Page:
Ordered to march at 8 A. M. on road to Alderson's Ferry. We guard the trains. Before trains [were] all out, General Averell requests that I detain one regiment; his pickets fired on or approached on Sweet Springs Road. At his request remain until 11 A. M. Marched one hour and fifteen minutes to [within] about four and one-half miles from Union. There shown a dispatch from General Crook by an aide-de-camp of General Averell authorizing him to detain me but no orders given. Told the aide I would halt there until he could send orders from General Averell if I was wanted. Waited one and one-fourth hours; sent a messenger to Captain Bottsford for orders. Reports from Union indicate no force. After 3 P. M. marched slowly on after the infernally slow train. Soon overtook it at Little Flat Top. After crossing met my orderly (Heckler, Company C, wounded severely) from Captain Bottsford directing me to remain at place I sent from. I rode rapidly forward towards ferry to get further orders. Met Lieutenant Patton and got from him verbal orders and also a written order to camp near ferry. A bad road over Little Flat Top and also near the river. The rest of the road good. Three or four wagons broken; men tired, weak and hungry. “Living on the country”; showery still, muddy of course.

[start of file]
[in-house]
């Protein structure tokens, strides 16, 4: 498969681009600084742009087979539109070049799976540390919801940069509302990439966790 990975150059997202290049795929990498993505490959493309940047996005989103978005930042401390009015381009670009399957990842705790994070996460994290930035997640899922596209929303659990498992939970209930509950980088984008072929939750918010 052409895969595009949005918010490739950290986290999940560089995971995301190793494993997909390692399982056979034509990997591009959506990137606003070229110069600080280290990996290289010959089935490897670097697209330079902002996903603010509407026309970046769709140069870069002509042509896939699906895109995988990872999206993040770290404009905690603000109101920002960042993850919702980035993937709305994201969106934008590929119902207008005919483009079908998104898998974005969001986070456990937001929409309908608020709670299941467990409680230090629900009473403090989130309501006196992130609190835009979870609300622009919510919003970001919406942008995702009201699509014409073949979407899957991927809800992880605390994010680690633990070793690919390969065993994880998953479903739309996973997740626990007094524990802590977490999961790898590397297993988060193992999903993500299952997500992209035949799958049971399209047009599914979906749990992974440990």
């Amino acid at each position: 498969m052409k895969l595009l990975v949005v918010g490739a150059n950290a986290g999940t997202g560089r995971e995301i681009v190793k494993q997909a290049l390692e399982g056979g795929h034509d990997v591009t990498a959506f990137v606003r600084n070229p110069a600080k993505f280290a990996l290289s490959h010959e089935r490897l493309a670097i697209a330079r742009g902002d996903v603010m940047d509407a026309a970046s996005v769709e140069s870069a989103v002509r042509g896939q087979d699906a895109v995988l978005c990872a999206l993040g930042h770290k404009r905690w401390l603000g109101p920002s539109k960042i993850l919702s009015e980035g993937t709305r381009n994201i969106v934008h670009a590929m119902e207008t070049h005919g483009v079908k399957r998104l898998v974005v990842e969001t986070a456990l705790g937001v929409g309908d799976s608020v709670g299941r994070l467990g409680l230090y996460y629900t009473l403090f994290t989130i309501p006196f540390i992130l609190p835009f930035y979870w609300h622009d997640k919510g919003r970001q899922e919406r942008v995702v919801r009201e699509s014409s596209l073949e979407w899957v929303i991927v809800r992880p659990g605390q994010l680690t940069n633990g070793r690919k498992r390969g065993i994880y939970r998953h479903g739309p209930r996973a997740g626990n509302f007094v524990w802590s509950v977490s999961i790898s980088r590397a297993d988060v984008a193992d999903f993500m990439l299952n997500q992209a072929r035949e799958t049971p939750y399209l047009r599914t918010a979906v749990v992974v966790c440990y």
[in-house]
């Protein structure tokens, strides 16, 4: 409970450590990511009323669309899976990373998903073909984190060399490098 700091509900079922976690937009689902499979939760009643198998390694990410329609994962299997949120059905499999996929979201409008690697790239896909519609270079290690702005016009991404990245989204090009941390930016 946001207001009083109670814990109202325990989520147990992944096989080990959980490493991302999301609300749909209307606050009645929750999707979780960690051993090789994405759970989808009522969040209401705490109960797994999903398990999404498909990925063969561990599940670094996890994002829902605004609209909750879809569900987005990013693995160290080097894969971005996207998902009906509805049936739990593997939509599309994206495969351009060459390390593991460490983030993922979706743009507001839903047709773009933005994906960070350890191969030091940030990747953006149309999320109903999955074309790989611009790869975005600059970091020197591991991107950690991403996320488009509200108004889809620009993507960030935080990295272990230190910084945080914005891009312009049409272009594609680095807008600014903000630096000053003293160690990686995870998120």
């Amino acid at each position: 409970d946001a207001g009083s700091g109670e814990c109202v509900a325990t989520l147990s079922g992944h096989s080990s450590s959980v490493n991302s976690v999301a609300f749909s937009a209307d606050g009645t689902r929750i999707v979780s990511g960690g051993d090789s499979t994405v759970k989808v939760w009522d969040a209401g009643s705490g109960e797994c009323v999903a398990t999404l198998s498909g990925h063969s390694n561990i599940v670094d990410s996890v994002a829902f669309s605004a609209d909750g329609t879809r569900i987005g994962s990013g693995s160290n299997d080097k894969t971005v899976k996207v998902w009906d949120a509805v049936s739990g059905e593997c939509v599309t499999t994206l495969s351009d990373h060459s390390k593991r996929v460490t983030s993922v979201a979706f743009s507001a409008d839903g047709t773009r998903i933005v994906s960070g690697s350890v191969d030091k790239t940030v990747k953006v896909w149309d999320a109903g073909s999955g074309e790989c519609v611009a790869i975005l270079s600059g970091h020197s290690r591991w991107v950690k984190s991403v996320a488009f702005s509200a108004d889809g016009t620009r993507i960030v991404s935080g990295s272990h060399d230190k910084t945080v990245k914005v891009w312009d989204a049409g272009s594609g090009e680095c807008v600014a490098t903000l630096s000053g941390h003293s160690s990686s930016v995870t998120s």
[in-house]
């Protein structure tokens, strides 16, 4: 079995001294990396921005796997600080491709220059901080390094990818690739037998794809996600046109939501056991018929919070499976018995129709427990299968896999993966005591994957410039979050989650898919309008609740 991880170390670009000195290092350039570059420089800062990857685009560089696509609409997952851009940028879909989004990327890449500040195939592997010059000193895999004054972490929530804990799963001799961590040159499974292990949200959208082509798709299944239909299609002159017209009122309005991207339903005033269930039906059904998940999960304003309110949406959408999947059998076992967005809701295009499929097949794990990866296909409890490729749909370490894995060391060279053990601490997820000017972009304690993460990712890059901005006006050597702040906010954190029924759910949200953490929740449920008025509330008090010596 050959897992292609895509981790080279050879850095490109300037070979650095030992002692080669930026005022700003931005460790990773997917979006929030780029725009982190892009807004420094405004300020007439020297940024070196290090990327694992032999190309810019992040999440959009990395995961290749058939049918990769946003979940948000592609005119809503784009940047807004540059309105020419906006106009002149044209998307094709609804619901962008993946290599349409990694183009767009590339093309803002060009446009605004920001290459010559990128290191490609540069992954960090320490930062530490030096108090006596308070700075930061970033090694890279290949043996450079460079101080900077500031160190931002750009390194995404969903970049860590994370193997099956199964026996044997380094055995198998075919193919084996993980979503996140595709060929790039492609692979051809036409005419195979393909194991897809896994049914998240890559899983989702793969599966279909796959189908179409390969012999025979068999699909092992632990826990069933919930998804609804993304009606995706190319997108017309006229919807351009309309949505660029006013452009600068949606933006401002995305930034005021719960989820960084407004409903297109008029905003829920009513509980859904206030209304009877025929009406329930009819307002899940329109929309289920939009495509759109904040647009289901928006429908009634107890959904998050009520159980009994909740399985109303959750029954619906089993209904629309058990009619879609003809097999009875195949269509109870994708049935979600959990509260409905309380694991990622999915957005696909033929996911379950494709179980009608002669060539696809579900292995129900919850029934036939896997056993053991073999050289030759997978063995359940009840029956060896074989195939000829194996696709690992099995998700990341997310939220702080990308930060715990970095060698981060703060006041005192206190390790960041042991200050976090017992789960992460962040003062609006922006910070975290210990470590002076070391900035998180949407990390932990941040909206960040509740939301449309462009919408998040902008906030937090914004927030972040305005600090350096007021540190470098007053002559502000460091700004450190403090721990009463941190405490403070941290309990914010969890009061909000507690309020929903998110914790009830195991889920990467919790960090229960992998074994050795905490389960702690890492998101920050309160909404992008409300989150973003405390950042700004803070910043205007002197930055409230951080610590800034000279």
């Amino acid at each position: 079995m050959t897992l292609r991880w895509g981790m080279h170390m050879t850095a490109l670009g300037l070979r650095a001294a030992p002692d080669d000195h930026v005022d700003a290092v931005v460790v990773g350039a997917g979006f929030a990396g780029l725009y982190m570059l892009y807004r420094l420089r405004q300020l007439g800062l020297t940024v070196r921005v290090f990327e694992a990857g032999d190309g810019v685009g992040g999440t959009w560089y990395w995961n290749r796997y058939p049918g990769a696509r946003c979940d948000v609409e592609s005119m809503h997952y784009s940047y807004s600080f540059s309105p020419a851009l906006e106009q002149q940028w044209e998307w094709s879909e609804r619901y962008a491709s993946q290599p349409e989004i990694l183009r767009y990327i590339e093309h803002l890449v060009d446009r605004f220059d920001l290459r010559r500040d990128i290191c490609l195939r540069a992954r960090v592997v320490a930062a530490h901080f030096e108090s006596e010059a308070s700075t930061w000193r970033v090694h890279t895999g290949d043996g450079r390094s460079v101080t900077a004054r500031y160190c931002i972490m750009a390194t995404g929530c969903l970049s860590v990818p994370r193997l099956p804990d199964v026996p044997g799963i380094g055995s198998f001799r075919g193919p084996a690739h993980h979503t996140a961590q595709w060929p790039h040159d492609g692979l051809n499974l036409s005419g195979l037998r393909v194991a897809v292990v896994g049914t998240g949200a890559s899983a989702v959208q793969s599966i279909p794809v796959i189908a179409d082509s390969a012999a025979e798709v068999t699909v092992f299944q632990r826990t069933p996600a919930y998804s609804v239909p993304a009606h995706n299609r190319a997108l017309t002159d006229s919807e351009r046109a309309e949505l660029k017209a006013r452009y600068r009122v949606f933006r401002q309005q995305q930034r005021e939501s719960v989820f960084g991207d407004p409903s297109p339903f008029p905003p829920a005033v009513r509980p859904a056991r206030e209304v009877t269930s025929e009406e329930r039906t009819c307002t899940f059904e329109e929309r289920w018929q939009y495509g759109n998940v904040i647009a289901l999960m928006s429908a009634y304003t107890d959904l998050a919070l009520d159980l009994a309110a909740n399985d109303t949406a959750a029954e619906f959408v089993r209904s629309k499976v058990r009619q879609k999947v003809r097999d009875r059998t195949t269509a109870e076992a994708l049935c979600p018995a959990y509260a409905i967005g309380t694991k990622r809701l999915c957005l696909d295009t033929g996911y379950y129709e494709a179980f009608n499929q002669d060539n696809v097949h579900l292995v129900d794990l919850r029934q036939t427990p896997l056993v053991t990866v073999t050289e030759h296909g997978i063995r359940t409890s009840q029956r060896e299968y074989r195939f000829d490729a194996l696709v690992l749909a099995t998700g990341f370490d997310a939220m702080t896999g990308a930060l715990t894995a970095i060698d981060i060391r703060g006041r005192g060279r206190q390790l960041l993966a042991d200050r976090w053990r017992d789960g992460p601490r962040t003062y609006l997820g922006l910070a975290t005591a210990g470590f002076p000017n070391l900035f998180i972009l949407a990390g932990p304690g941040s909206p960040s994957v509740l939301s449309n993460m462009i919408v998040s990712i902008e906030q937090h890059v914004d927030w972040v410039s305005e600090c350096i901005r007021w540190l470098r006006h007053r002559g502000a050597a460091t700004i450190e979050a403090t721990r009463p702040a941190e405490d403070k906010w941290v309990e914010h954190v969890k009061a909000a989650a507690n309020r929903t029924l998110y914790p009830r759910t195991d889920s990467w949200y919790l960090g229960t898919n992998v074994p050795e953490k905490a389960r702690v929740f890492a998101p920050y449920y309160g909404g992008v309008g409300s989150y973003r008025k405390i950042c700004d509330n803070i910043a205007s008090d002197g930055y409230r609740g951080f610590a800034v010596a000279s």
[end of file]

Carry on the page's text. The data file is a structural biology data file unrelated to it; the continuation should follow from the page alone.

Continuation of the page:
SOURCE: Charles Richard Williams, editor, Diary and Letters of Rutherford Birchard Hayes, Volume 2, p. 459-60